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Increase in Bicycle Fatalities: By the Numbers

Fatalities among bicyclists are on the rise. According to the NHTSA, 818  bicyclists were killed in collisions with motor vehicles in 2015 alone, up from 729 the year before. About 45,000 bicyclists were injured in general roadway collisions that year throughout the country.

The statistics are even more grim in Southern California specifically. Between January and May 2016, the area experienced 40 bicycle fatalities, much more than the 21 fatalities it saw for that same time period in 2015, according to the San Gabriel Valley Tribune.

The NHTSA keeps detailed records of what they call pedalcyclist accidents and deaths. These refer not just to bicyclists but any riders of two-wheel, non-motorized vehicles, tricycles, and unicycles powered by pedals. Here are some interesting statistics:

  • The majority of pedalcyclist fatalities happen in urban areas (70%) over rural areas (30%).
  • Most pedalcyclist fatalities happen at non-intersections; three percent occur in bicycle lanes.
  • Crashes that happen in the daylight hours vs. the dark are about equal; four percent happen at dusk which is a notoriously dangerous time to be on the roadway.
  • In 2015, U.S. motorcyclist fatalities rose 8% year-over-year to 4,976 people, according to a report by the National Highway Traffic Safety Administration. Motorcyclists accounted for 14% of all motor vehicle fatalities and 4% of  injuries.
  • The highest number of fatalities occurred between the hours of 6 p.m. and 9 p.m.
  • Most crashes happen in the fall (29%), followed by 27% in winter, 20% in summer, and 18% in spring.

It’s also interesting to note that over the last decade, the average age of pedalcyclists killed in motor vehicle accidents increased by four years: from 41 to 45. Males are more likely to be hit while riding their bikes than females. In fact, the fatality rate per million people is about six times higher for men than women as reported in 2015.

Causes and Solutions

Distracted driving, alcohol and marijuana impairment, poor weather or road conditions…these are all contributors to bicycle vs. motor vehicle accidents. As a side note, not all bicycle injuries and fatalities involve contact with another motor vehicle. Yes, that is how the majority happen (nearly a third), according to the Pedestrian and Bicycle Information Center. However, other causes of bike accidents include falls, poor road conditions (potholes, cracks, rocks, etc.), biker inattention, crash/collision (tree, parked car or other stationary obstruction), and even dogs or people who run out into the road unexpectedly.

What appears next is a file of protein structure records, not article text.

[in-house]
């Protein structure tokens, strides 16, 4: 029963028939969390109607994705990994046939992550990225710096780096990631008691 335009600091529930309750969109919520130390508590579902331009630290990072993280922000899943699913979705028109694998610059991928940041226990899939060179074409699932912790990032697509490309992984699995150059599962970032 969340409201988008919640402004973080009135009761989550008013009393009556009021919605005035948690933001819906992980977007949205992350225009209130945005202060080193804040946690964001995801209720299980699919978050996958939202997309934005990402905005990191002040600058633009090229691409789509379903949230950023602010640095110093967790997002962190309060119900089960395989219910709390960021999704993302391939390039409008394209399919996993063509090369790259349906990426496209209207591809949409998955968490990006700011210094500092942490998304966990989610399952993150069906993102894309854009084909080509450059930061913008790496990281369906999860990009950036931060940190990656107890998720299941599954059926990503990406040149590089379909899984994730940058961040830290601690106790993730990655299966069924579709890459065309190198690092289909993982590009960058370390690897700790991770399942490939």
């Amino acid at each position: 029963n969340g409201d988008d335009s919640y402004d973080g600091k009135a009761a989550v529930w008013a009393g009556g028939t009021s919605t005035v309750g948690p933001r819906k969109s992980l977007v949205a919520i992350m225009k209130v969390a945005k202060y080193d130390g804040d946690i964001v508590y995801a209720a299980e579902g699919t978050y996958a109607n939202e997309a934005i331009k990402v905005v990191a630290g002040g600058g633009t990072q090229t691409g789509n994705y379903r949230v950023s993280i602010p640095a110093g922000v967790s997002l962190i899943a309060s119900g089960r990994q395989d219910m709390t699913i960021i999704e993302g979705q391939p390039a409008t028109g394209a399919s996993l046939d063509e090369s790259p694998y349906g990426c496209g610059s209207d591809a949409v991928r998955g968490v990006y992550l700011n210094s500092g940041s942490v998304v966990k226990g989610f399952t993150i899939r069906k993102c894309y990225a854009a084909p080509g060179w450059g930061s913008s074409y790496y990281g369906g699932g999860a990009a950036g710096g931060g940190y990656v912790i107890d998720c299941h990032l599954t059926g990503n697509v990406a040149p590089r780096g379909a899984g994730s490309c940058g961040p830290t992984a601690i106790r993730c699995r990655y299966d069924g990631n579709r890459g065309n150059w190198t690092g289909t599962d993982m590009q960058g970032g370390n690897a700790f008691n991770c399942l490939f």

Stats on distracted driving

For those fatalities and injuries that occur as a result of a motor vehicle collision, many factors come into play, from texting and driving to alcohol involvement. In fact, 37 percent of all 2015 fatal pedalcyclist crashes stemmed from alcohol impairment. The use of alcohol isn’t always the responsibility of the motor vehicle driver. Sometimes, crashes result from the bicyclist imbibing alcohol before riding. More than 27 percent of cyclists who died that same year had blood alcohol concentrations (BACs) of .01 g/dl or higher.

Distraction

Distraction seems to be a major cause of cyclist deaths and injuries. With so many motor vehicle drivers distracted behind the wheel, this alarming trend isn’t exactly surprising. Consider this: 52 percent of recent car crashes resulted from drivers who were distracted by their cell phones, found a study by Cambridge Mobile Telematics. Research shows that cell phone use among motor vehicle drivers has shot up over the last several years. The study also found that anti-cellphone laws have little to no effect on driver behavior.

The NHTSA reports that distracted driving was involved in 10% of fatal crashes and 18% of injury crashes in 2013, with cell phones being involved in 14% of all fatal distraction-related crashes.

In addition to clearly-defined bike lanes on city streets, many communities are proposing more stringent laws to help curb the rising incidence of distracted driving. For instance, lawmakers in New York and elsewhere are trying to pass a bill that would help law enforcement cut down on cell phone use by drivers. The “textalyzer” allows police to determine if a driver has been texting while behind the wheel, complete with time stamps, says a report on NPR. Keep an eye out for laws like that. You may see them come to fruition soon.

Contact Power Legal Group

Have you been the victim of a bicycle crash with a motor vehicle? Call Power Legal Group at 800-323-POWER for a free initial consultation. We are the trusted California personal injury lawyers for bicycle accident victims.